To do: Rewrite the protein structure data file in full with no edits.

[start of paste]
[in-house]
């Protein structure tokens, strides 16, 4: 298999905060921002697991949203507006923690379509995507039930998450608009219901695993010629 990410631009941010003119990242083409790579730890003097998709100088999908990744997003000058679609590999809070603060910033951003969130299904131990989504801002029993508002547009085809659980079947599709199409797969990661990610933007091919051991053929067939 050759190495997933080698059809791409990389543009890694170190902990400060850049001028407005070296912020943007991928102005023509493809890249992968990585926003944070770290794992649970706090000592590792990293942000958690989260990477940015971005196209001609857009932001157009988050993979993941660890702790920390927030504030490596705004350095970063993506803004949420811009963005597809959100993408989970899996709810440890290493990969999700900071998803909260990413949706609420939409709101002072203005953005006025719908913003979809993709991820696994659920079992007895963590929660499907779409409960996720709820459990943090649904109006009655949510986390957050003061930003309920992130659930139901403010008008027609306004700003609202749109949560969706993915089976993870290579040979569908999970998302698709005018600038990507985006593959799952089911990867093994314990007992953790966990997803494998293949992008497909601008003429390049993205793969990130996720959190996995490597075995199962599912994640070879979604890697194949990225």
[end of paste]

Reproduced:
[in-house]
């Protein structure tokens, strides 16, 4: 298999905060921002697991949203507006923690379509995507039930998450608009219901695993010629 990410631009941010003119990242083409790579730890003097998709100088999908990744997003000058679609590999809070603060910033951003969130299904131990989504801002029993508002547009085809659980079947599709199409797969990661990610933007091919051991053929067939 050759190495997933080698059809791409990389543009890694170190902990400060850049001028407005070296912020943007991928102005023509493809890249992968990585926003944070770290794992649970706090000592590792990293942000958690989260990477940015971005196209001609857009932001157009988050993979993941660890702790920390927030504030490596705004350095970063993506803004949420811009963005597809959100993408989970899996709810440890290493990969999700900071998803909260990413949706609420939409709101002072203005953005006025719908913003979809993709991820696994659920079992007895963590929660499907779409409960996720709820459990943090649904109006009655949510986390957050003061930003309920992130659930139901403010008008027609306004700003609202749109949560969706993915089976993870290579040979569908999970998302698709005018600038990507985006593959799952089911990867093994314990007992953790966990997803494998293949992008497909601008003429390049993205793969990130996720959190996995490597075995199962599912994640070879979604890697194949990225």